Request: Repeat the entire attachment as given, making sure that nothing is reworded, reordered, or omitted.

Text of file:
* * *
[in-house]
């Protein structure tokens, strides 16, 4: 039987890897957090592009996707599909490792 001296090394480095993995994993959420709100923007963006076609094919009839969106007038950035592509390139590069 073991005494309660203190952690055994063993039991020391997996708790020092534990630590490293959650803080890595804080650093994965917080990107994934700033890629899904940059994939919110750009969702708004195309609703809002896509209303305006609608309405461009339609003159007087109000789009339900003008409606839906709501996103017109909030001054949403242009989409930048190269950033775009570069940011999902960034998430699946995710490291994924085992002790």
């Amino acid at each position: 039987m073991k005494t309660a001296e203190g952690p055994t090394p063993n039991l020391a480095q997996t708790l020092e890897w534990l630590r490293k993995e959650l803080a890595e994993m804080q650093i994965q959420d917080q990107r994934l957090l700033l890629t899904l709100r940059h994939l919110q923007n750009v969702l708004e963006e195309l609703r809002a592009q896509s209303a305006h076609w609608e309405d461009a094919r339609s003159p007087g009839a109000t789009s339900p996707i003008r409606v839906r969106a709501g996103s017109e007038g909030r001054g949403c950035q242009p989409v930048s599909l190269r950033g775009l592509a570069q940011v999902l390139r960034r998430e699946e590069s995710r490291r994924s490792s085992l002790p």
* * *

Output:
[in-house]
């Protein structure tokens, strides 16, 4: 039987890897957090592009996707599909490792 001296090394480095993995994993959420709100923007963006076609094919009839969106007038950035592509390139590069 073991005494309660203190952690055994063993039991020391997996708790020092534990630590490293959650803080890595804080650093994965917080990107994934700033890629899904940059994939919110750009969702708004195309609703809002896509209303305006609608309405461009339609003159007087109000789009339900003008409606839906709501996103017109909030001054949403242009989409930048190269950033775009570069940011999902960034998430699946995710490291994924085992002790």
């Amino acid at each position: 039987m073991k005494t309660a001296e203190g952690p055994t090394p063993n039991l020391a480095q997996t708790l020092e890897w534990l630590r490293k993995e959650l803080a890595e994993m804080q650093i994965q959420d917080q990107r994934l957090l700033l890629t899904l709100r940059h994939l919110q923007n750009v969702l708004e963006e195309l609703r809002a592009q896509s209303a305006h076609w609608e309405d461009a094919r339609s003159p007087g009839a109000t789009s339900p996707i003008r409606v839906r969106a709501g996103s017109e007038g909030r001054g949403c950035q242009p989409v930048s599909l190269r950033g775009l592509a570069q940011v999902l390139r960034r998430e699946e590069s995710r490291r994924s490792s085992l002790p």